Difficult decisions might have to be made if the Government award more than a 3% pay rise to NHS workers.
NHS England bosses have warned they may be forced to make a “difficult” choice between funding cancer care and a pay rise for NHS workers.
While NHS England Chief Executive Amanda Pritchard and Chief Financial Officer Julian Kelly admitted they believe soaring inflation means NHS workers should receive more than a 3% pay rise, they admitted that if the Government failed to fully fund the rise spending cuts across other services would be needed.
Mr Kelly explained, “[A] pay settlement higher than 3% and no extra money would entail some really difficult decisions,” including cutting back in “major areas” such as primary care or cancer care.
NursingNotes reported last month that the NHS Pay Review Body (NHSPRB) has recommended a rise of between 4% and 5% to the Government, a real-terms cut of around 7%.
The warning comes as NHS England, Health Education England and NHS Digital seek to cut costs by reducing the size of their workforce by around 6,000.
5% above inflation.
The Royal College of Nursing (RCN) agrees with NHS England that any pay rise needs to be “fully funded” and has now called on the newly appointed Health Secretary to make it one of his top priorities.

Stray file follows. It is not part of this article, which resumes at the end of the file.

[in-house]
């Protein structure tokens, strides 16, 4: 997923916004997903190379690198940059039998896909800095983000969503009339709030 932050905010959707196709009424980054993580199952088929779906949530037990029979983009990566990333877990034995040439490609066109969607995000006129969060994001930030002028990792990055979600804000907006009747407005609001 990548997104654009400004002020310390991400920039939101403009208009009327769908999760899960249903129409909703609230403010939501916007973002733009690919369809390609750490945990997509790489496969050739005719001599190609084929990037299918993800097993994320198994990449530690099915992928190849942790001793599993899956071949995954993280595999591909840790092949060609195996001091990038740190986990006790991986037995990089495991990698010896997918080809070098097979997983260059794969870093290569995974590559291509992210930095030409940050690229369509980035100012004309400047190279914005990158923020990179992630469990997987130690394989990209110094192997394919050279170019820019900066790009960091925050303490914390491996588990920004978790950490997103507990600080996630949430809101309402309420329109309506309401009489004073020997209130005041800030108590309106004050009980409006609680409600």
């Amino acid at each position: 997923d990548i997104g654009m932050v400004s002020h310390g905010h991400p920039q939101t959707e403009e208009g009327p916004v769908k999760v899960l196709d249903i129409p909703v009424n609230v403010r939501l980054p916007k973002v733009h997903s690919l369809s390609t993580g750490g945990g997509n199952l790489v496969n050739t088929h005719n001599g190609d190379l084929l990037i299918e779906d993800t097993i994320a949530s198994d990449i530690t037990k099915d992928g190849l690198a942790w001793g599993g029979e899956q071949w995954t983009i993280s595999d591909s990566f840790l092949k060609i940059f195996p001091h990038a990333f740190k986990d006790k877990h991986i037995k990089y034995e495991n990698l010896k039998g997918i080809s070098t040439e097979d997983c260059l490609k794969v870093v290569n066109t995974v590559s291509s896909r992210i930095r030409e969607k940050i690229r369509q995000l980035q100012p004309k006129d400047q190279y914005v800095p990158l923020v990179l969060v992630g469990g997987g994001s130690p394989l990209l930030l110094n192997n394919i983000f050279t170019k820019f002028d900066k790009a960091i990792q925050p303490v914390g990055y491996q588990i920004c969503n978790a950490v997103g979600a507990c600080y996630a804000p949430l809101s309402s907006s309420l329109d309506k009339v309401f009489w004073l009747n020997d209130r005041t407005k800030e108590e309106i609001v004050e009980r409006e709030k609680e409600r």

RCN England Director, Patricia Marquis, explains: “NHS England boss Amanda Pritchard was right to recognise the ‘operational necessity’ of a fair pay rise for nursing.
“We fully agree that the forthcoming pay rise is integral to the recruitment and retention in nursing and the very viability of the services they work in. The number of people quitting is increasing and that must be addressed.
Anthony Johnson, the lead organiser for Nurses United UK, added, “The only reason the NHS can’t afford a restorative pay rise is because of the changes successive governments have put in place.
“Scrapping PFI and the internal market would free up billions that could be invested in meaningful policies like a proper pay rise above inflation.”
Mr Johnson went on to warn nurses to “think” about how they vote in the next General Election given NHS workers have been subjected to over a decade of real-terms pay cuts.